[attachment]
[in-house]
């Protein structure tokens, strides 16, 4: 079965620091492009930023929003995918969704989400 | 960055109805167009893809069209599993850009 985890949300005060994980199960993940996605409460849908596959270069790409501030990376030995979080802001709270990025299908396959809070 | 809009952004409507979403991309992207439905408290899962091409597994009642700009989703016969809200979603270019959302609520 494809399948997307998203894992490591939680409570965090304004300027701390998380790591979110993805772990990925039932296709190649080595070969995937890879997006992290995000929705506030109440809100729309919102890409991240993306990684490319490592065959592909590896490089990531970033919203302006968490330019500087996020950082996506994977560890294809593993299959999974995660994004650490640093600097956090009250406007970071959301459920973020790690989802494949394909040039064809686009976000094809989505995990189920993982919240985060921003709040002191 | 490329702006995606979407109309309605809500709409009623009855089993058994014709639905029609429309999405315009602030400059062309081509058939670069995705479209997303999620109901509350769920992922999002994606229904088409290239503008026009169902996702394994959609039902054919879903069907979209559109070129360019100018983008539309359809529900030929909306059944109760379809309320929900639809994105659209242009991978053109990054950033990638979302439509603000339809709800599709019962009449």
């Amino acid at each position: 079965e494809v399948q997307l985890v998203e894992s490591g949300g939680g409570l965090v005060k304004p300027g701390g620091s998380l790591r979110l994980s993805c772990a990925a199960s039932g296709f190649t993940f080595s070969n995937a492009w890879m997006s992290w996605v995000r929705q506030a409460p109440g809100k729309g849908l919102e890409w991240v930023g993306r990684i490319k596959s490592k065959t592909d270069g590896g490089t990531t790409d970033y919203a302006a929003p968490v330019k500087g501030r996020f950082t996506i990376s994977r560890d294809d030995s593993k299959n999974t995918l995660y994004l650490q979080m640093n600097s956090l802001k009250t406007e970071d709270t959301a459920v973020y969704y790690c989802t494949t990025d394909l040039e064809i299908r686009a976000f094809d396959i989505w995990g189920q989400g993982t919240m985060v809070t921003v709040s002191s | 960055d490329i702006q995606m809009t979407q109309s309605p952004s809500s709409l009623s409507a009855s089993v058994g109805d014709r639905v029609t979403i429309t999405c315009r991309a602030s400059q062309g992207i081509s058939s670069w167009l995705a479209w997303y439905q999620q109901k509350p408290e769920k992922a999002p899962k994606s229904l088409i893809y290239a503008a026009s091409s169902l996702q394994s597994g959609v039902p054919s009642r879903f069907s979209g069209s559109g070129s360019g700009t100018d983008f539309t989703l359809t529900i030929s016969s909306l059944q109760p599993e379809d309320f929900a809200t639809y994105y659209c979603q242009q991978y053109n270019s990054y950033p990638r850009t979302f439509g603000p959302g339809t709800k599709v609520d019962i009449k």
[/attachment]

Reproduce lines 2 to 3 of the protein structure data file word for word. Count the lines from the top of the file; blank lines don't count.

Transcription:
């Protein structure tokens, strides 16, 4: 079965620091492009930023929003995918969704989400 | 960055109805167009893809069209599993850009 985890949300005060994980199960993940996605409460849908596959270069790409501030990376030995979080802001709270990025299908396959809070 | 809009952004409507979403991309992207439905408290899962091409597994009642700009989703016969809200979603270019959302609520 494809399948997307998203894992490591939680409570965090304004300027701390998380790591979110993805772990990925039932296709190649080595070969995937890879997006992290995000929705506030109440809100729309919102890409991240993306990684490319490592065959592909590896490089990531970033919203302006968490330019500087996020950082996506994977560890294809593993299959999974995660994004650490640093600097956090009250406007970071959301459920973020790690989802494949394909040039064809686009976000094809989505995990189920993982919240985060921003709040002191 | 490329702006995606979407109309309605809500709409009623009855089993058994014709639905029609429309999405315009602030400059062309081509058939670069995705479209997303999620109901509350769920992922999002994606229904088409290239503008026009169902996702394994959609039902054919879903069907979209559109070129360019100018983008539309359809529900030929909306059944109760379809309320929900639809994105659209242009991978053109990054950033990638979302439509603000339809709800599709019962009449």
């Amino acid at each position: 079965e494809v399948q997307l985890v998203e894992s490591g949300g939680g409570l965090v005060k304004p300027g701390g620091s998380l790591r979110l994980s993805c772990a990925a199960s039932g296709f190649t993940f080595s070969n995937a492009w890879m997006s992290w996605v995000r929705q506030a409460p109440g809100k729309g849908l919102e890409w991240v930023g993306r990684i490319k596959s490592k065959t592909d270069g590896g490089t990531t790409d970033y919203a302006a929003p968490v330019k500087g501030r996020f950082t996506i990376s994977r560890d294809d030995s593993k299959n999974t995918l995660y994004l650490q979080m640093n600097s956090l802001k009250t406007e970071d709270t959301a459920v973020y969704y790690c989802t494949t990025d394909l040039e064809i299908r686009a976000f094809d396959i989505w995990g189920q989400g993982t919240m985060v809070t921003v709040s002191s | 960055d490329i702006q995606m809009t979407q109309s309605p952004s809500s709409l009623s409507a009855s089993v058994g109805d014709r639905v029609t979403i429309t999405c315009r991309a602030s400059q062309g992207i081509s058939s670069w167009l995705a479209w997303y439905q999620q109901k509350p408290e769920k992922a999002p899962k994606s229904l088409i893809y290239a503008a026009s091409s169902l996702q394994s597994g959609v039902p054919s009642r879903f069907s979209g069209s559109g070129s360019g700009t100018d983008f539309t989703l359809t529900i030929s016969s909306l059944q109760p599993e379809d309320f929900a809200t639809y994105y659209c979603q242009q991978y053109n270019s990054y950033p990638r850009t979302f439509g603000p959302g339809t709800k599709v609520d019962i009449k």